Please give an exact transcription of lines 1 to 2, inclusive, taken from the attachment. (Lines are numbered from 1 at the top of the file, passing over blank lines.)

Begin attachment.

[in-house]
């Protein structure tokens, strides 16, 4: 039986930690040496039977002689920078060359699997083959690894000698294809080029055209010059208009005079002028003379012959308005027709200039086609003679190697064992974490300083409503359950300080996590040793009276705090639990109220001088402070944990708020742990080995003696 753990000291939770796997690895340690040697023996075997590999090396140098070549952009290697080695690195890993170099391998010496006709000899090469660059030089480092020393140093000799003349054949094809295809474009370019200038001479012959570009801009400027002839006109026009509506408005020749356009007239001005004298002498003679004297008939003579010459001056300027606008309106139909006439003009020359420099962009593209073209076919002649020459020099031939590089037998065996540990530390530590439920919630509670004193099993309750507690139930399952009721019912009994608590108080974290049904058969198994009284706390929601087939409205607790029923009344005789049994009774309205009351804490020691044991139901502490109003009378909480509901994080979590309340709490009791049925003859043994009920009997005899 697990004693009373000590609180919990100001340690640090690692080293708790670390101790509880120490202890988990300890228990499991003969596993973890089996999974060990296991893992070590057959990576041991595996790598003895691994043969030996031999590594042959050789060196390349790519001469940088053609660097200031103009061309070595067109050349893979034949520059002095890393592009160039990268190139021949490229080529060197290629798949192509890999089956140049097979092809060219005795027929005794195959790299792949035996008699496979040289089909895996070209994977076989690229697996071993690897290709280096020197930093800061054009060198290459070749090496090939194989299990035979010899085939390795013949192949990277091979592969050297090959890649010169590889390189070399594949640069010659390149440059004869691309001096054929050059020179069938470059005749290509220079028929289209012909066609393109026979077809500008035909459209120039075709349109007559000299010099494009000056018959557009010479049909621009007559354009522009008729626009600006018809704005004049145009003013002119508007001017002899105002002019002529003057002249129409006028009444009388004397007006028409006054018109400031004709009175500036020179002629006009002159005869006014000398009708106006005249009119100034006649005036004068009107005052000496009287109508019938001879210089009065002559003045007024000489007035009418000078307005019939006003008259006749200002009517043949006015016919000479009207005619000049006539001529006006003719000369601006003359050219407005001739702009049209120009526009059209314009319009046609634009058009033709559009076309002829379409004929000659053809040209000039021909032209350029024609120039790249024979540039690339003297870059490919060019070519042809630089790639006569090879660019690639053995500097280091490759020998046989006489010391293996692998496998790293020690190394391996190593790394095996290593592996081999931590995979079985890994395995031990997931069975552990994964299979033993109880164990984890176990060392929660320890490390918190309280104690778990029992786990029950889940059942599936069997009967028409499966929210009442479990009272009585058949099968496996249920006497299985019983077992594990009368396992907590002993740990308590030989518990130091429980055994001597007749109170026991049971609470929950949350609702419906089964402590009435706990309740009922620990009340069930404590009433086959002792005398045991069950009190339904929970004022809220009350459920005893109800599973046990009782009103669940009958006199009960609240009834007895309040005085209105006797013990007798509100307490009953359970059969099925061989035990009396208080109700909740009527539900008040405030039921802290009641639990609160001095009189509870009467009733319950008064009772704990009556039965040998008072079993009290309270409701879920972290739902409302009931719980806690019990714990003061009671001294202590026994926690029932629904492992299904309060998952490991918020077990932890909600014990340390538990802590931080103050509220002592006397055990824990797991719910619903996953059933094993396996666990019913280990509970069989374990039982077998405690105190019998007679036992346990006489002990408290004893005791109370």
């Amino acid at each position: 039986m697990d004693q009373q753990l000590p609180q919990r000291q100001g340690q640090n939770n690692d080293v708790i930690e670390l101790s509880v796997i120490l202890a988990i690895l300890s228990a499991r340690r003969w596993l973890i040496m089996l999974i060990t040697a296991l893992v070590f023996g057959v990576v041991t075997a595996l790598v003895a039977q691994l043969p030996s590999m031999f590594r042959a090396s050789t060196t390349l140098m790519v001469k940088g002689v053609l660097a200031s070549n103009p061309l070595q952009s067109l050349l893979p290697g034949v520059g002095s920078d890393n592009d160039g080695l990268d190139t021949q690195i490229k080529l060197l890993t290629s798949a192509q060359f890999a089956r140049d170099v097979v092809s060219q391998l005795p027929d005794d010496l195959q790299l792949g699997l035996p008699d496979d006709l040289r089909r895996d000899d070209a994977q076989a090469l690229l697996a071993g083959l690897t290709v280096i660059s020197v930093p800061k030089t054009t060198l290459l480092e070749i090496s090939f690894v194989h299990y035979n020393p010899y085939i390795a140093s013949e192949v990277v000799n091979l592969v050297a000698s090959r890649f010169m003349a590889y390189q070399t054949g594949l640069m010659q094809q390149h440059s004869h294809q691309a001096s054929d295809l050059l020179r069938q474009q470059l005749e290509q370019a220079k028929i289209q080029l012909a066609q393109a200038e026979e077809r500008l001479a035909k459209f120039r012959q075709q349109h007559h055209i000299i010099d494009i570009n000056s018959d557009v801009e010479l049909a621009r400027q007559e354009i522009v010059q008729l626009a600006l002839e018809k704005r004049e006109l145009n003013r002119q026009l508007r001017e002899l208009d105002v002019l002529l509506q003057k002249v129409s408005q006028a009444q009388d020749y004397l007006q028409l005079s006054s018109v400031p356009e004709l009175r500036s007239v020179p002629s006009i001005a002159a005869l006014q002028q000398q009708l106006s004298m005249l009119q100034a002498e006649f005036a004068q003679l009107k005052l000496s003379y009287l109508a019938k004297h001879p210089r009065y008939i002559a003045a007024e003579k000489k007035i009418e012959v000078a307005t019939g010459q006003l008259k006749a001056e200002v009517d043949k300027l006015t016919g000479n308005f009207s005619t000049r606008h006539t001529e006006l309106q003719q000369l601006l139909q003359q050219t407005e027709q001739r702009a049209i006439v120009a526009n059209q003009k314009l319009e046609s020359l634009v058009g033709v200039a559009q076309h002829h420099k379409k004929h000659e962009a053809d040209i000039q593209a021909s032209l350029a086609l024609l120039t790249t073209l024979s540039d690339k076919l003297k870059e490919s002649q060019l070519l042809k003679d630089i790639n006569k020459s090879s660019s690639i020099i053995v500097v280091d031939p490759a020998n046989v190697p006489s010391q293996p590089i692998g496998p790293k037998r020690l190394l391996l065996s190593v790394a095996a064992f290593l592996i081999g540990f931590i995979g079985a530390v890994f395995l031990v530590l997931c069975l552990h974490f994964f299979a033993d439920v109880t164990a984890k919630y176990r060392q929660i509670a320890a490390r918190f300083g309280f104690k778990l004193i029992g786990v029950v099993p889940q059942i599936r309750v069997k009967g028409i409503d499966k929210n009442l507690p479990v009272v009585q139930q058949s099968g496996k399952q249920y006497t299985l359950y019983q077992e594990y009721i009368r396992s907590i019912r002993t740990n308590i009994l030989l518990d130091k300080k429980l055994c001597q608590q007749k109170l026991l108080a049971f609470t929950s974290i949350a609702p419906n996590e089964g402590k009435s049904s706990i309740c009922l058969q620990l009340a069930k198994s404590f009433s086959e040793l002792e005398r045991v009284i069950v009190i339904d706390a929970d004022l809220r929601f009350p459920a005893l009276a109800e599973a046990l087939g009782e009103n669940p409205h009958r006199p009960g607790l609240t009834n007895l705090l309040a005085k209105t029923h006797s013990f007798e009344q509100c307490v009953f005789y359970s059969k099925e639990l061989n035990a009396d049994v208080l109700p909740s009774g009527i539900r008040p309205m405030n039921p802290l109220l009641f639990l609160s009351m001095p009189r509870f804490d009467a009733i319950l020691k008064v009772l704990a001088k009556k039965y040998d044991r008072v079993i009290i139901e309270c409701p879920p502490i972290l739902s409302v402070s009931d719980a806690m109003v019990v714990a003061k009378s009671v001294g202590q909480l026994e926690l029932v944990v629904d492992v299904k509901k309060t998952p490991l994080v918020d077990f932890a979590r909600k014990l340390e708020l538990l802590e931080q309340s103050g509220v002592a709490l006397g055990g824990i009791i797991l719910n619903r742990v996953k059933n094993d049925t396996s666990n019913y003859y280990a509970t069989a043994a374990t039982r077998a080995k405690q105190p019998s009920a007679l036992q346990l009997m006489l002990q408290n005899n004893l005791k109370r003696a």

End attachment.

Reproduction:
[in-house]
């Protein structure tokens, strides 16, 4: 039986930690040496039977002689920078060359699997083959690894000698294809080029055209010059208009005079002028003379012959308005027709200039086609003679190697064992974490300083409503359950300080996590040793009276705090639990109220001088402070944990708020742990080995003696 753990000291939770796997690895340690040697023996075997590999090396140098070549952009290697080695690195890993170099391998010496006709000899090469660059030089480092020393140093000799003349054949094809295809474009370019200038001479012959570009801009400027002839006109026009509506408005020749356009007239001005004298002498003679004297008939003579010459001056300027606008309106139909006439003009020359420099962009593209073209076919002649020459020099031939590089037998065996540990530390530590439920919630509670004193099993309750507690139930399952009721019912009994608590108080974290049904058969198994009284706390929601087939409205607790029923009344005789049994009774309205009351804490020691044991139901502490109003009378909480509901994080979590309340709490009791049925003859043994009920009997005899 697990004693009373000590609180919990100001340690640090690692080293708790670390101790509880120490202890988990300890228990499991003969596993973890089996999974060990296991893992070590057959990576041991595996790598003895691994043969030996031999590594042959050789060196390349790519001469940088053609660097200031103009061309070595067109050349893979034949520059002095890393592009160039990268190139021949490229080529060197290629798949192509890999089956140049097979092809060219005795027929005794195959790299792949035996008699496979040289089909895996070209994977076989690229697996071993690897290709280096020197930093800061054009060198290459070749090496090939194989299990035979010899085939390795013949192949990277091979592969050297090959890649010169590889390189070399594949640069010659390149440059004869691309001096054929050059020179069938470059005749290509220079028929289209012909066609393109026979077809500008035909459209120039075709349109007559000299010099494009000056018959557009010479049909621009007559354009522009008729626009600006018809704005004049145009003013002119508007001017002899105002002019002529003057002249129409006028009444009388004397007006028409006054018109400031004709009175500036020179002629006009002159005869006014000398009708106006005249009119100034006649005036004068009107005052000496009287109508019938001879210089009065002559003045007024000489007035009418000078307005019939006003008259006749200002009517043949006015016919000479009207005619000049006539001529006006003719000369601006003359050219407005001739702009049209120009526009059209314009319009046609634009058009033709559009076309002829379409004929000659053809040209000039021909032209350029024609120039790249024979540039690339003297870059490919060019070519042809630089790639006569090879660019690639053995500097280091490759020998046989006489010391293996692998496998790293020690190394391996190593790394095996290593592996081999931590995979079985890994395995031990997931069975552990994964299979033993109880164990984890176990060392929660320890490390918190309280104690778990029992786990029950889940059942599936069997009967028409499966929210009442479990009272009585058949099968496996249920006497299985019983077992594990009368396992907590002993740990308590030989518990130091429980055994001597007749109170026991049971609470929950949350609702419906089964402590009435706990309740009922620990009340069930404590009433086959002792005398045991069950009190339904929970004022809220009350459920005893109800599973046990009782009103669940009958006199009960609240009834007895309040005085209105006797013990007798509100307490009953359970059969099925061989035990009396208080109700909740009527539900008040405030039921802290009641639990609160001095009189509870009467009733319950008064009772704990009556039965040998008072079993009290309270409701879920972290739902409302009931719980806690019990714990003061009671001294202590026994926690029932629904492992299904309060998952490991918020077990932890909600014990340390538990802590931080103050509220002592006397055990824990797991719910619903996953059933094993396996666990019913280990509970069989374990039982077998405690105190019998007679036992346990006489002990408290004893005791109370």